It would serve no purpose here to set out the record on this facet of the appeal because it is obvious from the jury's verdict that the judge's questions did not in any manner prejudice the jury.

We address ourselves to the merits of the order granting a new trial.

The point of law is predicated upon respondent's theory that her arrangement, if any, with Sami related to the purchase of smuggled diamonds from Fucile, and that such a contract was illegal under Italian law. Respondent urged in the trial court that the jury should have been instructed on this theory, that it requested such instructions and the trial court refused to give any of them.

There is ample evidence in the record to support a theory that Sami, either directly or through an intermediary (Anna) delivered $35,000 to Fucile as a down-payment on a contract to purchase diamonds smuggled into Italy. Anna requested instructions predicated upon this evidence. They were refused when Sami argued that all the evidence showed was that he had an executory contract with Anna by the terms of which she was to act as a stakeholder for the money involved in the transaction, and that she was not to deliver any money to Fucile until he delivered diamonds to Sami or to her. Sami contended that he was entitled to and did cancel these arrangements with Anna before the money was paid over to Fucile. He asserts she did not return the money after he had cancelled and he is therefore entitled to recover, even if the contract were found to be illegal, since he in effect ordered that it should not be performed. (See Severance v. Knight-Counihan Co., 29 Cal.2d 561, 569, 177 P.2d 4.)

There was evidence to sustain Anna's theory. Evidence of cancellation is in dispute. Also it is not clear whether the contract in question was made in Belgium or in Italy. Irrespective of Sami's theory, there can be no question but that Anna was entitled to instructions on her theory of the case, if the evidence in the record would support a finding of the jury on that issue. (Daniels v. City & County of San Francisco, 40 Cal.2d 614, 623, 255 P.2d 785; Wilson v. City & County of San Francisco, 174 Cal.App.2d 273, 275, 344 P.2d 828; Gilbert v. Pessin Grocery Co., 132 Cal.App.2d 212, 222, 282 P.2d 148; Kelley v. City & County of San Francisco, 58 Cal.App.2d 872, 876, 137 P.2d 719.)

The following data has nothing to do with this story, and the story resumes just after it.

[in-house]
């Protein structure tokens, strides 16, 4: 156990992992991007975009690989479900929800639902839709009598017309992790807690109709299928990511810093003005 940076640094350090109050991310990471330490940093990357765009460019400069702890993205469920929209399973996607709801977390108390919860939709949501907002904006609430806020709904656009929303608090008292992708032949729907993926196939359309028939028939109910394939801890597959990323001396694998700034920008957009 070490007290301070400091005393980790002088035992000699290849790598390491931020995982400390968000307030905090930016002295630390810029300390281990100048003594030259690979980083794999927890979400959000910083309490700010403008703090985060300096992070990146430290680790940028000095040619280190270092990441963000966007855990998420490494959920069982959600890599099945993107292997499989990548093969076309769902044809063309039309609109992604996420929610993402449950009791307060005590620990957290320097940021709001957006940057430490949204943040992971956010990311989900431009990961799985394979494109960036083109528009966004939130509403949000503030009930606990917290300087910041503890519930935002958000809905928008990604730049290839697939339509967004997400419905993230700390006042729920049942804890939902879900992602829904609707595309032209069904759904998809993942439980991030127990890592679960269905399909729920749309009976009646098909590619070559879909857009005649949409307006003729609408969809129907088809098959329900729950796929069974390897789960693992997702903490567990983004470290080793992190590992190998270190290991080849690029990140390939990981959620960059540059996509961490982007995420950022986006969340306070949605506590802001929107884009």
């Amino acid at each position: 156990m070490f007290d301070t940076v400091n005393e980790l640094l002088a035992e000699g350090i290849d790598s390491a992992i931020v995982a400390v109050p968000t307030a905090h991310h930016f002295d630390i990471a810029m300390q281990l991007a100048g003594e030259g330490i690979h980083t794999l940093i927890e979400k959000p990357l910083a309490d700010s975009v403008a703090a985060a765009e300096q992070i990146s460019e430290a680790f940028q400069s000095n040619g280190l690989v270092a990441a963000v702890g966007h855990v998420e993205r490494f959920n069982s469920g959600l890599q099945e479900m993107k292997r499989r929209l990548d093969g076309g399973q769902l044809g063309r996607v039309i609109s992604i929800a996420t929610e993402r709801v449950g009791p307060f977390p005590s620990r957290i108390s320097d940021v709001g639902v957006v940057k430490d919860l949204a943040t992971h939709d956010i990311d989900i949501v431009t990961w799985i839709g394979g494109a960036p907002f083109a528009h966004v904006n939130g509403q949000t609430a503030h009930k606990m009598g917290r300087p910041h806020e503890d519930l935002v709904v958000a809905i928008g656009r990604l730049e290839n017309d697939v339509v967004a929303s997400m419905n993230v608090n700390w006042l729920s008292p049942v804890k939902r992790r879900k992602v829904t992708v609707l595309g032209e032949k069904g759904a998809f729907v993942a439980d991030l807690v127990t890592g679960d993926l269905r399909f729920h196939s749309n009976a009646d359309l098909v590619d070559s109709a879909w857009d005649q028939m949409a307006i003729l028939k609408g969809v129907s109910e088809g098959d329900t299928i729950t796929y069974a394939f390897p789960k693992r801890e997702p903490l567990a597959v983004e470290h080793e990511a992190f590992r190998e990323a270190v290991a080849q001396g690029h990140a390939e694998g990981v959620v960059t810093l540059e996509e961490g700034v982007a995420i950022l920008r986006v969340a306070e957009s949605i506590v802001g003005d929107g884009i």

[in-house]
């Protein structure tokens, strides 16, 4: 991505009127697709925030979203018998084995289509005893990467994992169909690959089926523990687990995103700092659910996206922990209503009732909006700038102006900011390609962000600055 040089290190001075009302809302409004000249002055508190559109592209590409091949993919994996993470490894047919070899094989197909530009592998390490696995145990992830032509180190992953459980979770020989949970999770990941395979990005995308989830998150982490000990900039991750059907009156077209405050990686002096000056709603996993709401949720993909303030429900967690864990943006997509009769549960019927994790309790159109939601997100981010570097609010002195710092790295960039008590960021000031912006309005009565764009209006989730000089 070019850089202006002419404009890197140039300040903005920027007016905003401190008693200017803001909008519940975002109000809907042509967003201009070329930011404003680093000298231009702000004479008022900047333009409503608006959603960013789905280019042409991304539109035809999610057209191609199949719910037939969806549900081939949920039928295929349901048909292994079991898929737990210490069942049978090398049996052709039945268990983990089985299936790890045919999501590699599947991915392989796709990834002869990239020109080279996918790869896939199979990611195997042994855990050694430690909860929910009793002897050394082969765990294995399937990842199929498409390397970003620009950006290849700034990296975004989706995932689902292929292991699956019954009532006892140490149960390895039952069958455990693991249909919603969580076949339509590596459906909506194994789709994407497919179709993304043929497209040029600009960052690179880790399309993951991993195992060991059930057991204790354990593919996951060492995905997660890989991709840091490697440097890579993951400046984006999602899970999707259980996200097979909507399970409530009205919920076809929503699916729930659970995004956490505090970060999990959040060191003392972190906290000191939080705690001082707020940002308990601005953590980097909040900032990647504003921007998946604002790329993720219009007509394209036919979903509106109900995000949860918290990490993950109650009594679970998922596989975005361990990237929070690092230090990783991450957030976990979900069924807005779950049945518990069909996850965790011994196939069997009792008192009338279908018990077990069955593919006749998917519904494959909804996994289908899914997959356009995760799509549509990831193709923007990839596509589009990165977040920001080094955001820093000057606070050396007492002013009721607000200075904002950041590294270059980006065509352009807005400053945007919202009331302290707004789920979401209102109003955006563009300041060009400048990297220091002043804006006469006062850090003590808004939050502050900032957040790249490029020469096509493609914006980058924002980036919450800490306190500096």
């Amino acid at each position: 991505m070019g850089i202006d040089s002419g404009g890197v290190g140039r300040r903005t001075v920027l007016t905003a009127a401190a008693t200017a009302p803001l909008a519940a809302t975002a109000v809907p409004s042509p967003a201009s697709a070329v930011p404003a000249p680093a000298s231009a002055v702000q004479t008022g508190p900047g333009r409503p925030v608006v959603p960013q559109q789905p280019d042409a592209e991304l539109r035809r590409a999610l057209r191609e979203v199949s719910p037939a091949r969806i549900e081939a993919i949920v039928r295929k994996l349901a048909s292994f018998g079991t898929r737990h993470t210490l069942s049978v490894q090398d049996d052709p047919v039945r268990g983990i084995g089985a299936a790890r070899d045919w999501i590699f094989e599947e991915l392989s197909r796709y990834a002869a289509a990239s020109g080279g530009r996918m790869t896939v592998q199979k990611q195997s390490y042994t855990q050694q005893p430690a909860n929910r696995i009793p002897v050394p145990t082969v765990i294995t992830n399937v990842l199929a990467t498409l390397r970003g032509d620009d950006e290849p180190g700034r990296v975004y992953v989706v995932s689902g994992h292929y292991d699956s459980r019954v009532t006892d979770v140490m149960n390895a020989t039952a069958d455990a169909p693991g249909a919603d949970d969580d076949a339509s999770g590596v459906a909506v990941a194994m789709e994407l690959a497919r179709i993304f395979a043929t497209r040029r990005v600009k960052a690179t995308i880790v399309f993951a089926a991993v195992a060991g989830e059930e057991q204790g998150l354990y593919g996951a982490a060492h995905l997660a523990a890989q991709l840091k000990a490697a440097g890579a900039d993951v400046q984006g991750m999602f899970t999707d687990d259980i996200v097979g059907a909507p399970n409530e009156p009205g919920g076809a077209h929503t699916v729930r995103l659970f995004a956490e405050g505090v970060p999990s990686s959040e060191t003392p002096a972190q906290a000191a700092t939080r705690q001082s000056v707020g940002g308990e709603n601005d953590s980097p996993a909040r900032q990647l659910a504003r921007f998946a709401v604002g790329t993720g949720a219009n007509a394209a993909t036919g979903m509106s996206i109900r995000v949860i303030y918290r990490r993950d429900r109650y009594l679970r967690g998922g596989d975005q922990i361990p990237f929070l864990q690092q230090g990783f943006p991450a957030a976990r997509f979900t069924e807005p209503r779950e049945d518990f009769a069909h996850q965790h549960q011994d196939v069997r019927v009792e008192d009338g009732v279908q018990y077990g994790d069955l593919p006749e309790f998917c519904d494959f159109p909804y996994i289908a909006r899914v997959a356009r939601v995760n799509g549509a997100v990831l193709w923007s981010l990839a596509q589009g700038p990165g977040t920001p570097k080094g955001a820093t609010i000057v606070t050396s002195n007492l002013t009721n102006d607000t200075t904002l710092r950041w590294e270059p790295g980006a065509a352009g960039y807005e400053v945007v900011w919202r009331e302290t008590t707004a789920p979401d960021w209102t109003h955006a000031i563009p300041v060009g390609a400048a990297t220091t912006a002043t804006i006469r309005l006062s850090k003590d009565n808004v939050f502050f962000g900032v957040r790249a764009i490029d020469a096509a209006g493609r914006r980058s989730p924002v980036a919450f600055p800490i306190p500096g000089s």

The court, on the new trial hearing, confessed its error and stated that the law is clear that respondent was entitled to have the jury instructed on this theory of the lawsuit. We, of course, agree.

The order also specified it was granted upon insufficiency of the evidence. A motion for a new trial predicated upon insufficiency of the evidence to support a judgment is addressed to the sound discretion of the trial judge. (Linn v. Roby, 129 Cal.App.2d 448, 451, 277 P.2d 67; Copley v. Putter, 93 Cal.App.2d 453, 456, 207 P.2d 876.) His action, either in granting or refusing a new trial, will not be disturbed, ‘unless it is affirmatively shown or manifestly appears that he has abused the sound discretion confided to him.’ (Perry v. Fowler, 102 Cal.App.2d 808, 812, 229 P.2d 46, 48.)

An appellate court will not reweigh the evidence to determine whether it would have granted or denied the motion. It is the trial judge who has seen the witnesses and heard the testimony. It is he who has lived with the case during its courtroom presentation. ‘The judge presiding at a jury trial not only has seen and heard the witnesses, as has the jury, but he comes to the task of weighing the evidence on a motion for a new trial with a specialized experience in separating the wheat of evidence from its chaff.’ (Perry v. Fowler, supra, at page 811, 229 P.2d at page 48. His decision is, therefore, made ‘conclusive upon the appellate court unless there has been an abuse of discretion.’ (Marr v. Whistler, 49 Cal.App. 364, 369, 193 P. 600, 602.)

In the case at bench, the trial judge granted respondent's motion for a new trial after two trials in which two juries delivered verdicts for the appellant. The evidence presented was substantially identical at both trials. The concurrence of two juries in their verdicts is a factor which the trial judge must consider, but is not bound by, in ruling on the motion. (Whitfield v. de Brincat, 35 Cal.App.2d 476, 478, 96 P.2d 156.) The appellate court also takes these facts into consideration in determining whether there has been an abuse of discretion. (Perry v. Fowler, supra, 102 Cal.App.2d at page 812, 229 P.2d 46.)